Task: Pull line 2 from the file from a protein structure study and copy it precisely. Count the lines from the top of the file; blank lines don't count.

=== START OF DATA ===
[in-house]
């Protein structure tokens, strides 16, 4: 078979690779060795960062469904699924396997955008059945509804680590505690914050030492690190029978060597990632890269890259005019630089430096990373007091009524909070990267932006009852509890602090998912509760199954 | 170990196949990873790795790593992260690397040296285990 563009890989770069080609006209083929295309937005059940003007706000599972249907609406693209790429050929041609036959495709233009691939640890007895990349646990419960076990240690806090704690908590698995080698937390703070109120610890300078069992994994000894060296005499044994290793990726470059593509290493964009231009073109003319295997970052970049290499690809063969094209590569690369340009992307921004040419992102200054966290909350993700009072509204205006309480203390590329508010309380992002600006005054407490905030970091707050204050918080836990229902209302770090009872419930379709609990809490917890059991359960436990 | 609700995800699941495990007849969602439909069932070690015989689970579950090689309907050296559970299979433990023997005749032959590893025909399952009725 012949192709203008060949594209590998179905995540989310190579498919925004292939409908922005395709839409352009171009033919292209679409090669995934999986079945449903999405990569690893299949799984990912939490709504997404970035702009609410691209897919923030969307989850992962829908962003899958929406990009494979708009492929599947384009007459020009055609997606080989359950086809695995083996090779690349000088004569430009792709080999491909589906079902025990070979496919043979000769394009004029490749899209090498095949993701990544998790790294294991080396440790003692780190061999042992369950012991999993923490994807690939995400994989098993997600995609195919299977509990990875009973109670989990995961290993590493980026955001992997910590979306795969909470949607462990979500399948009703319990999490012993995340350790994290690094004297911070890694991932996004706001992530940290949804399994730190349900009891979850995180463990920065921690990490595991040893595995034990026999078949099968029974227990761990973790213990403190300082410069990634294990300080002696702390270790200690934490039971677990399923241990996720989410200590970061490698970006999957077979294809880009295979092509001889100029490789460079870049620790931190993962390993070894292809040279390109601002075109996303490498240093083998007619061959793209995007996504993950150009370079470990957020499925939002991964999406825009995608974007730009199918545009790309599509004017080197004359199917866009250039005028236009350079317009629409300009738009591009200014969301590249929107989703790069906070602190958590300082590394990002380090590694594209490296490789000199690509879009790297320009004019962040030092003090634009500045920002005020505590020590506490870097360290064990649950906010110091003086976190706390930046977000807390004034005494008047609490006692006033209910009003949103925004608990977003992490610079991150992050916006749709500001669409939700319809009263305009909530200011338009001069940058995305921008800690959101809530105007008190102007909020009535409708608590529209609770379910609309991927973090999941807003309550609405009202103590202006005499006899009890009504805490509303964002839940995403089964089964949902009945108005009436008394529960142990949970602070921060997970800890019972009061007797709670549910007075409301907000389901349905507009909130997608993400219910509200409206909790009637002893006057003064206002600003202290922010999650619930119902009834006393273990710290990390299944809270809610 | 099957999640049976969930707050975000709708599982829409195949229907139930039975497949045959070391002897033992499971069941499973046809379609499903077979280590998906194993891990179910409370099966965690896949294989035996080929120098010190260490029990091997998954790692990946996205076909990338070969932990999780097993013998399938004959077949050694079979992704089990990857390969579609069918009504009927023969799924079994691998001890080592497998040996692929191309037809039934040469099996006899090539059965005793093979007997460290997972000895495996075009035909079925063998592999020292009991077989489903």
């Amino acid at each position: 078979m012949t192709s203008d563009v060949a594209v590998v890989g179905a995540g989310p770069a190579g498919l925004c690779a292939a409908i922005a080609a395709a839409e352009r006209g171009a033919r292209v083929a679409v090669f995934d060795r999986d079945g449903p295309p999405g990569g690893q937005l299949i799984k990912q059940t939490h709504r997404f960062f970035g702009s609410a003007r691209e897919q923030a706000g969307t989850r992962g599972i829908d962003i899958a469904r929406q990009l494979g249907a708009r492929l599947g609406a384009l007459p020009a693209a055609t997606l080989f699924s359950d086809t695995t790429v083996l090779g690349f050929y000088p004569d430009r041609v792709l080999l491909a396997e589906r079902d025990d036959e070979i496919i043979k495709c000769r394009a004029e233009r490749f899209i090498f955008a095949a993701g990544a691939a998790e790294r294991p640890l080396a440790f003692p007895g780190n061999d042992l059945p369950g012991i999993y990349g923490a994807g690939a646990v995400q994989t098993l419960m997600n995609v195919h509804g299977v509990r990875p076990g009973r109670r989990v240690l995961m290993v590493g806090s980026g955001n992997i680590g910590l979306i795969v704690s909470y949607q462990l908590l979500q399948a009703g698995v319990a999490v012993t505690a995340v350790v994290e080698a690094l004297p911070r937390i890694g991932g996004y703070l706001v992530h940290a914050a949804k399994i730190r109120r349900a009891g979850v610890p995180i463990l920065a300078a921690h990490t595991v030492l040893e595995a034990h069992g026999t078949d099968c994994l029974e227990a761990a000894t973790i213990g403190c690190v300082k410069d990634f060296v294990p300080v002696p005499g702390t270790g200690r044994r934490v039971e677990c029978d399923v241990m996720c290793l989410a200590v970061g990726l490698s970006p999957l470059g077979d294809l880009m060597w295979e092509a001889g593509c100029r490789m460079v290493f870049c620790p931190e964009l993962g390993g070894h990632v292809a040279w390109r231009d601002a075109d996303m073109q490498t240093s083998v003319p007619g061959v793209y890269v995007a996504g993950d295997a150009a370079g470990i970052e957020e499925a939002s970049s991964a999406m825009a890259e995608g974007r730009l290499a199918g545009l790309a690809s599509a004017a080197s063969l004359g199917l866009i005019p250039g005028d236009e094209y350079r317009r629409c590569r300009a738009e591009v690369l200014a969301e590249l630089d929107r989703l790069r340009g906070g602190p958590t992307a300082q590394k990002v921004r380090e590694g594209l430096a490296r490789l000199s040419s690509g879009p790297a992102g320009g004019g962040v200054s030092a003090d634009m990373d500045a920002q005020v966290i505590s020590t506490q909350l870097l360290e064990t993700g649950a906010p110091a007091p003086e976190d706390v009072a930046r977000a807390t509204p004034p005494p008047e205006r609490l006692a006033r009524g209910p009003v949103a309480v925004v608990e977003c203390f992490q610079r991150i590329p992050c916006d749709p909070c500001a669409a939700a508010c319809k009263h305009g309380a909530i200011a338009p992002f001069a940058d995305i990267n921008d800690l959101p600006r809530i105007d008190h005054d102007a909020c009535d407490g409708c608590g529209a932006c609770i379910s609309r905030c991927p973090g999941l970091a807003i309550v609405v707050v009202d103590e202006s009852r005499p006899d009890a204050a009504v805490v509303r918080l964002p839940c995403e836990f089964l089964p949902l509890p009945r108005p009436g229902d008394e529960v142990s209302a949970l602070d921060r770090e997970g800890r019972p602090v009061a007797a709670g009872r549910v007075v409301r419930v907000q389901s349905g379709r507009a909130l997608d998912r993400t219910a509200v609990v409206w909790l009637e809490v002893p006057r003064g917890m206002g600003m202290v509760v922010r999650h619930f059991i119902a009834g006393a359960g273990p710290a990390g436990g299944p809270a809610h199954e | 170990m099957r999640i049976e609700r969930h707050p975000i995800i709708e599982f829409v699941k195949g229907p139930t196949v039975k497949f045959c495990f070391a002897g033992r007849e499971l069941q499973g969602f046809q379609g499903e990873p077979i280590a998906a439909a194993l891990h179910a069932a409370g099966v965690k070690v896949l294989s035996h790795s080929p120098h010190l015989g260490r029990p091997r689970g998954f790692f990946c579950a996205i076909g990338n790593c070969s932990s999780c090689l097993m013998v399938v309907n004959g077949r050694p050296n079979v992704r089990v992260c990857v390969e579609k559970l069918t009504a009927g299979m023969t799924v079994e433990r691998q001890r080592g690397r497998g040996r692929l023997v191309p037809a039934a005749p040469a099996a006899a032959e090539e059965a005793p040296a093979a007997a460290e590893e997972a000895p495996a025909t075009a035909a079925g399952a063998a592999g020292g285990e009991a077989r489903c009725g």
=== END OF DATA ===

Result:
């Protein structure tokens, strides 16, 4: 078979690779060795960062469904699924396997955008059945509804680590505690914050030492690190029978060597990632890269890259005019630089430096990373007091009524909070990267932006009852509890602090998912509760199954 | 170990196949990873790795790593992260690397040296285990 563009890989770069080609006209083929295309937005059940003007706000599972249907609406693209790429050929041609036959495709233009691939640890007895990349646990419960076990240690806090704690908590698995080698937390703070109120610890300078069992994994000894060296005499044994290793990726470059593509290493964009231009073109003319295997970052970049290499690809063969094209590569690369340009992307921004040419992102200054966290909350993700009072509204205006309480203390590329508010309380992002600006005054407490905030970091707050204050918080836990229902209302770090009872419930379709609990809490917890059991359960436990 | 609700995800699941495990007849969602439909069932070690015989689970579950090689309907050296559970299979433990023997005749032959590893025909399952009725 012949192709203008060949594209590998179905995540989310190579498919925004292939409908922005395709839409352009171009033919292209679409090669995934999986079945449903999405990569690893299949799984990912939490709504997404970035702009609410691209897919923030969307989850992962829908962003899958929406990009494979708009492929599947384009007459020009055609997606080989359950086809695995083996090779690349000088004569430009792709080999491909589906079902025990070979496919043979000769394009004029490749899209090498095949993701990544998790790294294991080396440790003692780190061999042992369950012991999993923490994807690939995400994989098993997600995609195919299977509990990875009973109670989990995961290993590493980026955001992997910590979306795969909470949607462990979500399948009703319990999490012993995340350790994290690094004297911070890694991932996004706001992530940290949804399994730190349900009891979850995180463990920065921690990490595991040893595995034990026999078949099968029974227990761990973790213990403190300082410069990634294990300080002696702390270790200690934490039971677990399923241990996720989410200590970061490698970006999957077979294809880009295979092509001889100029490789460079870049620790931190993962390993070894292809040279390109601002075109996303490498240093083998007619061959793209995007996504993950150009370079470990957020499925939002991964999406825009995608974007730009199918545009790309599509004017080197004359199917866009250039005028236009350079317009629409300009738009591009200014969301590249929107989703790069906070602190958590300082590394990002380090590694594209490296490789000199690509879009790297320009004019962040030092003090634009500045920002005020505590020590506490870097360290064990649950906010110091003086976190706390930046977000807390004034005494008047609490006692006033209910009003949103925004608990977003992490610079991150992050916006749709500001669409939700319809009263305009909530200011338009001069940058995305921008800690959101809530105007008190102007909020009535409708608590529209609770379910609309991927973090999941807003309550609405009202103590202006005499006899009890009504805490509303964002839940995403089964089964949902009945108005009436008394529960142990949970602070921060997970800890019972009061007797709670549910007075409301907000389901349905507009909130997608993400219910509200409206909790009637002893006057003064206002600003202290922010999650619930119902009834006393273990710290990390299944809270809610 | 099957999640049976969930707050975000709708599982829409195949229907139930039975497949045959070391002897033992499971069941499973046809379609499903077979280590998906194993891990179910409370099966965690896949294989035996080929120098010190260490029990091997998954790692990946996205076909990338070969932990999780097993013998399938004959077949050694079979992704089990990857390969579609069918009504009927023969799924079994691998001890080592497998040996692929191309037809039934040469099996006899090539059965005793093979007997460290997972000895495996075009035909079925063998592999020292009991077989489903």